Consumers deserve to know the truth about Mercedes diesel emissions, says racing star
Consumers have a right to know if Mercedes-Benz installed devices to cheat emissions tests on its cars.
That’s according to Fifth Gear presenter and racing driver Vicki Butler-Henderson.
The issue could affect Mercedes cars and vans built between 2009 and 2018, with thousands of vehicles across the UK included.
The emissions-altering devices have already been discovered by the German Transport Authority, with Mercedes’ parent company Daimler paying a fine of €870m (circa £780m) regarding a ‘breach of supervisory duties relating to the emissions scandal’.
Owners in the UK could stand to take a pay-out of thousands of pounds per vehicle if it’s proved here as well, according to law firm Hausfeld and Co.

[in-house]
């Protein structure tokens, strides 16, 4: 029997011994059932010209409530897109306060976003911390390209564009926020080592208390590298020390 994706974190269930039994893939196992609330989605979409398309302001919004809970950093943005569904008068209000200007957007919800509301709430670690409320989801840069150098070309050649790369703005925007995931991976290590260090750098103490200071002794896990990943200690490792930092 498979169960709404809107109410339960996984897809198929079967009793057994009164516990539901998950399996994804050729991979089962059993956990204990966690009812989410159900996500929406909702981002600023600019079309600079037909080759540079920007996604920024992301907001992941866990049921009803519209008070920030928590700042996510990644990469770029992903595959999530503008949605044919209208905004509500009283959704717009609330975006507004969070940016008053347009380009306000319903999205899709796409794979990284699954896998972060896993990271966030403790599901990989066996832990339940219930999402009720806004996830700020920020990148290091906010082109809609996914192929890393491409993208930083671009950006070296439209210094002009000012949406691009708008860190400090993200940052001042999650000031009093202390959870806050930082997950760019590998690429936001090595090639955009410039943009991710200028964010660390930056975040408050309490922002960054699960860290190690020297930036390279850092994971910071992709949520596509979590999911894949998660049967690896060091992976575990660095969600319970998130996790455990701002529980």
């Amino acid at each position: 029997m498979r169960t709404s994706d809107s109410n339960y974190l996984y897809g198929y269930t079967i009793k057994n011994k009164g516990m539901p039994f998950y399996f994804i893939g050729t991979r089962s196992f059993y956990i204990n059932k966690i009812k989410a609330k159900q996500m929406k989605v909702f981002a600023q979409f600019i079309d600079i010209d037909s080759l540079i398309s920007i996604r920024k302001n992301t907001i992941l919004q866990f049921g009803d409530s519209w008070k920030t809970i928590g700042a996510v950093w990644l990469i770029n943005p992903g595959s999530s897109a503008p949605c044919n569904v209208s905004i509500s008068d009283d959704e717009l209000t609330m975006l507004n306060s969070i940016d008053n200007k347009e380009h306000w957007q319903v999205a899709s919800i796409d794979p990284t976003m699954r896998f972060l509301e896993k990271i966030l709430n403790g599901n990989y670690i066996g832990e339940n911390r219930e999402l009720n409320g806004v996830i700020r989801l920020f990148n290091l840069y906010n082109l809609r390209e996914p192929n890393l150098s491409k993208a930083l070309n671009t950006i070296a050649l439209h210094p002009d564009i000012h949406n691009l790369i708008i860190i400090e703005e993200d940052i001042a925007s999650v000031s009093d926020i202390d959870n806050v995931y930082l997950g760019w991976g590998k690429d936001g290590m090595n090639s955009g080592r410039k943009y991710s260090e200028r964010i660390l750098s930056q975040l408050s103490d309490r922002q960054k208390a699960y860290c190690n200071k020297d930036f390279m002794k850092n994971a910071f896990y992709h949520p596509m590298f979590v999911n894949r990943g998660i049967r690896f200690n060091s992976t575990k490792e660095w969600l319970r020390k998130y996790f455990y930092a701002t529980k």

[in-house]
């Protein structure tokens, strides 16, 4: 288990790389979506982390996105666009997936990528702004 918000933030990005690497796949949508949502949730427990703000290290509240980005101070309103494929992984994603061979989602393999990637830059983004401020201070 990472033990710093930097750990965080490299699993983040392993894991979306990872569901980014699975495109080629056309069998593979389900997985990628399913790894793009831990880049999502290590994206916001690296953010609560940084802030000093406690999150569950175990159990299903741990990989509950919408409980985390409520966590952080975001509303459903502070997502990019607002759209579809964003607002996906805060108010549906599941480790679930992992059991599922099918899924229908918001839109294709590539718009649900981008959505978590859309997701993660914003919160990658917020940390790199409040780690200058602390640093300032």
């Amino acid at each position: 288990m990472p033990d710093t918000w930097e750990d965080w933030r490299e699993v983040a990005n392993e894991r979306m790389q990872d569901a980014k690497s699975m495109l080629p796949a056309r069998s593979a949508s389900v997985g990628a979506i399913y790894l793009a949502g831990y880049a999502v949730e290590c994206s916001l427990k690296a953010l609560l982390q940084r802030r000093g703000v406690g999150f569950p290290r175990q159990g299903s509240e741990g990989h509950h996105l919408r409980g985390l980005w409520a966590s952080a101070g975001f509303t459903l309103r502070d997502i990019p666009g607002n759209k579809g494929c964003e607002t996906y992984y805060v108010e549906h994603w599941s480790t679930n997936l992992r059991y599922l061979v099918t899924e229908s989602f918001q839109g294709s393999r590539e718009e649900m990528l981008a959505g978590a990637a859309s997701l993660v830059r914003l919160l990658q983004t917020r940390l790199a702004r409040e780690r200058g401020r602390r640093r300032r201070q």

In July 2017, Daimler issued a voluntary recall of three million diesel vehicles manufactured to Euro 5 and Euro 6 emissions regulations. Following the discovery by Germany’s Kraftfahrt-Bundesamt motor authority that some 280,000 Mercedes vehicles had been fitted with defeat devices, a wider recall of 670,000 vehicles across Europe was issued.
Butler-Henderson, who also used to present Top Gear, told the PA news agency that “from the consumer’s point of view, if they have a car from those years then they have a right to know that their emissions might not have been what they were sold.
“According to the research, there are hundreds of thousands of cars and vans manufactured between 2009 and 2018.
“It doesn’t matter if you’ve owned the car, own it now or have leased it, you’re still eligible to check out and see if it’s been affected.”
Nicola Boyle, partner at Hausfeld & Co LLP, one of a number of law firms taking action on behalf of owners, said: “The German Transport Authority found inadmissible emissions-altering devices in a number of Mercedes-Benz’s diesel models. With further investigations ongoing, there may be hundreds of thousands of vehicles on the road in the UK which are emitting more NOx than is lawful.”
Mercedes-Benz was recently contacted by Car Dealer Magazine on the subject, to which the German manufacturer replied: “We believe these claims are without merit, and will vigorously defend against any group action.”